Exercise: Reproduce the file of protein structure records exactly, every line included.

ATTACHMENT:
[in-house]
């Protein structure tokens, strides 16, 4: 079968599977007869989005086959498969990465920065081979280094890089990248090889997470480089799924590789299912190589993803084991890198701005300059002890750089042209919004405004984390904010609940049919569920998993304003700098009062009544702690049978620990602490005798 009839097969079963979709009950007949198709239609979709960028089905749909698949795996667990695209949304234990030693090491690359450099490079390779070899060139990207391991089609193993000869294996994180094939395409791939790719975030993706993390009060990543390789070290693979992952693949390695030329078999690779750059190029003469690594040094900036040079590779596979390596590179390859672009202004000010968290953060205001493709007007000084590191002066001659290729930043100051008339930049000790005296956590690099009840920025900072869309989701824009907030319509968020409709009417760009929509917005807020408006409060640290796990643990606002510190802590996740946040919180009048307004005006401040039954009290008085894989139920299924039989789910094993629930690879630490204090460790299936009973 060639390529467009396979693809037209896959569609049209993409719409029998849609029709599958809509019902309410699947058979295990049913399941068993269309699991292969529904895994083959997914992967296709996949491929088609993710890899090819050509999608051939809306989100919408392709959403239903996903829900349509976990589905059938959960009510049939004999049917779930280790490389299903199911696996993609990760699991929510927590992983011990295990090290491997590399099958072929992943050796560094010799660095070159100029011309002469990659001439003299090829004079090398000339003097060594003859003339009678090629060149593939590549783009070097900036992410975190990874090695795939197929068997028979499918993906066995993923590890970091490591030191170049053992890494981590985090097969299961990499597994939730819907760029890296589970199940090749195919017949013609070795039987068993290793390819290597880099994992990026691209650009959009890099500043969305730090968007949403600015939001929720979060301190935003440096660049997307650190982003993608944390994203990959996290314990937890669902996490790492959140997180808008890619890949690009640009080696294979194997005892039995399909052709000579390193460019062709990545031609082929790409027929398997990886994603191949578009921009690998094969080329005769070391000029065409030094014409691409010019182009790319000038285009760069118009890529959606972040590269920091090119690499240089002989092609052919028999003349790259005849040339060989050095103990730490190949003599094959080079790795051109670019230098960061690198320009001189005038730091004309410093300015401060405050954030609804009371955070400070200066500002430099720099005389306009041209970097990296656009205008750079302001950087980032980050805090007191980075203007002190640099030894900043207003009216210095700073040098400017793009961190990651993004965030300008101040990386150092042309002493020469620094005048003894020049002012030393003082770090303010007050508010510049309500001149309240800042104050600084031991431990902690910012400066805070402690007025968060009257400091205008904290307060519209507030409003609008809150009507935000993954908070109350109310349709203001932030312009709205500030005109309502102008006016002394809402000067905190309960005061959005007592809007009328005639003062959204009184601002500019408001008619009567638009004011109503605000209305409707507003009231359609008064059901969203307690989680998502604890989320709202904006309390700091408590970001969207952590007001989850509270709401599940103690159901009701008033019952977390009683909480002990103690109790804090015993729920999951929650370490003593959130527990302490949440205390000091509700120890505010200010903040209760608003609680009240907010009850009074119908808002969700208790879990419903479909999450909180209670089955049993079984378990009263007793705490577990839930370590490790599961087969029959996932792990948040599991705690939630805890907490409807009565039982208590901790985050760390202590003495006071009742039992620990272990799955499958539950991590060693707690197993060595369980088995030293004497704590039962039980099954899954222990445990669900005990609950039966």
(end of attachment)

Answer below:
[in-house]
């Protein structure tokens, strides 16, 4: 079968599977007869989005086959498969990465920065081979280094890089990248090889997470480089799924590789299912190589993803084991890198701005300059002890750089042209919004405004984390904010609940049919569920998993304003700098009062009544702690049978620990602490005798 009839097969079963979709009950007949198709239609979709960028089905749909698949795996667990695209949304234990030693090491690359450099490079390779070899060139990207391991089609193993000869294996994180094939395409791939790719975030993706993390009060990543390789070290693979992952693949390695030329078999690779750059190029003469690594040094900036040079590779596979390596590179390859672009202004000010968290953060205001493709007007000084590191002066001659290729930043100051008339930049000790005296956590690099009840920025900072869309989701824009907030319509968020409709009417760009929509917005807020408006409060640290796990643990606002510190802590996740946040919180009048307004005006401040039954009290008085894989139920299924039989789910094993629930690879630490204090460790299936009973 060639390529467009396979693809037209896959569609049209993409719409029998849609029709599958809509019902309410699947058979295990049913399941068993269309699991292969529904895994083959997914992967296709996949491929088609993710890899090819050509999608051939809306989100919408392709959403239903996903829900349509976990589905059938959960009510049939004999049917779930280790490389299903199911696996993609990760699991929510927590992983011990295990090290491997590399099958072929992943050796560094010799660095070159100029011309002469990659001439003299090829004079090398000339003097060594003859003339009678090629060149593939590549783009070097900036992410975190990874090695795939197929068997028979499918993906066995993923590890970091490591030191170049053992890494981590985090097969299961990499597994939730819907760029890296589970199940090749195919017949013609070795039987068993290793390819290597880099994992990026691209650009959009890099500043969305730090968007949403600015939001929720979060301190935003440096660049997307650190982003993608944390994203990959996290314990937890669902996490790492959140997180808008890619890949690009640009080696294979194997005892039995399909052709000579390193460019062709990545031609082929790409027929398997990886994603191949578009921009690998094969080329005769070391000029065409030094014409691409010019182009790319000038285009760069118009890529959606972040590269920091090119690499240089002989092609052919028999003349790259005849040339060989050095103990730490190949003599094959080079790795051109670019230098960061690198320009001189005038730091004309410093300015401060405050954030609804009371955070400070200066500002430099720099005389306009041209970097990296656009205008750079302001950087980032980050805090007191980075203007002190640099030894900043207003009216210095700073040098400017793009961190990651993004965030300008101040990386150092042309002493020469620094005048003894020049002012030393003082770090303010007050508010510049309500001149309240800042104050600084031991431990902690910012400066805070402690007025968060009257400091205008904290307060519209507030409003609008809150009507935000993954908070109350109310349709203001932030312009709205500030005109309502102008006016002394809402000067905190309960005061959005007592809007009328005639003062959204009184601002500019408001008619009567638009004011109503605000209305409707507003009231359609008064059901969203307690989680998502604890989320709202904006309390700091408590970001969207952590007001989850509270709401599940103690159901009701008033019952977390009683909480002990103690109790804090015993729920999951929650370490003593959130527990302490949440205390000091509700120890505010200010903040209760608003609680009240907010009850009074119908808002969700208790879990419903479909999450909180209670089955049993079984378990009263007793705490577990839930370590490790599961087969029959996932792990948040599991705690939630805890907490409807009565039982208590901790985050760390202590003495006071009742039992620990272990799955499958539950991590060693707690197993060595369980088995030293004497704590039962039980099954899954222990445990669900005990609950039966």